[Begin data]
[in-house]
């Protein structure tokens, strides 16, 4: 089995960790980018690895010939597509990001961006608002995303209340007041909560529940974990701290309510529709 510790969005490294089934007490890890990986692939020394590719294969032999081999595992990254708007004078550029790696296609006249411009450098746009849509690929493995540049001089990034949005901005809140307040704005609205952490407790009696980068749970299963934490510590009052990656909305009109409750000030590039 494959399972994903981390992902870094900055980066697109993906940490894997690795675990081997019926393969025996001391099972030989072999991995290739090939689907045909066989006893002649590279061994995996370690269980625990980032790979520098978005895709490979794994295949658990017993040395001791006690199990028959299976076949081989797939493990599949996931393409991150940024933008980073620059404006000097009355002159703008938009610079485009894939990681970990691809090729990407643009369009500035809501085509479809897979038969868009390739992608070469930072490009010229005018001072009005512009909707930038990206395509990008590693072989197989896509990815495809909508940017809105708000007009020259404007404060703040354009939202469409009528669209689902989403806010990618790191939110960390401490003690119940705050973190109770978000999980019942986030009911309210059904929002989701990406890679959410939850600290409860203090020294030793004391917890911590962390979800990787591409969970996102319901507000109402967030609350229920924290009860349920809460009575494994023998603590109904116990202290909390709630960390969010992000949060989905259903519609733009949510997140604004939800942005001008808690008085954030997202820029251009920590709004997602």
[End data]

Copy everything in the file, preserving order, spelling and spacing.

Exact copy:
[in-house]
């Protein structure tokens, strides 16, 4: 089995960790980018690895010939597509990001961006608002995303209340007041909560529940974990701290309510529709 510790969005490294089934007490890890990986692939020394590719294969032999081999595992990254708007004078550029790696296609006249411009450098746009849509690929493995540049001089990034949005901005809140307040704005609205952490407790009696980068749970299963934490510590009052990656909305009109409750000030590039 494959399972994903981390992902870094900055980066697109993906940490894997690795675990081997019926393969025996001391099972030989072999991995290739090939689907045909066989006893002649590279061994995996370690269980625990980032790979520098978005895709490979794994295949658990017993040395001791006690199990028959299976076949081989797939493990599949996931393409991150940024933008980073620059404006000097009355002159703008938009610079485009894939990681970990691809090729990407643009369009500035809501085509479809897979038969868009390739992608070469930072490009010229005018001072009005512009909707930038990206395509990008590693072989197989896509990815495809909508940017809105708000007009020259404007404060703040354009939202469409009528669209689902989403806010990618790191939110960390401490003690119940705050973190109770978000999980019942986030009911309210059904929002989701990406890679959410939850600290409860203090020294030793004391917890911590962390979800990787591409969970996102319901507000109402967030609350229920924290009860349920809460009575494994023998603590109904116990202290909390709630960390969010992000949060989905259903519609733009949510997140604004939800942005001008808690008085954030997202820029251009920590709004997602």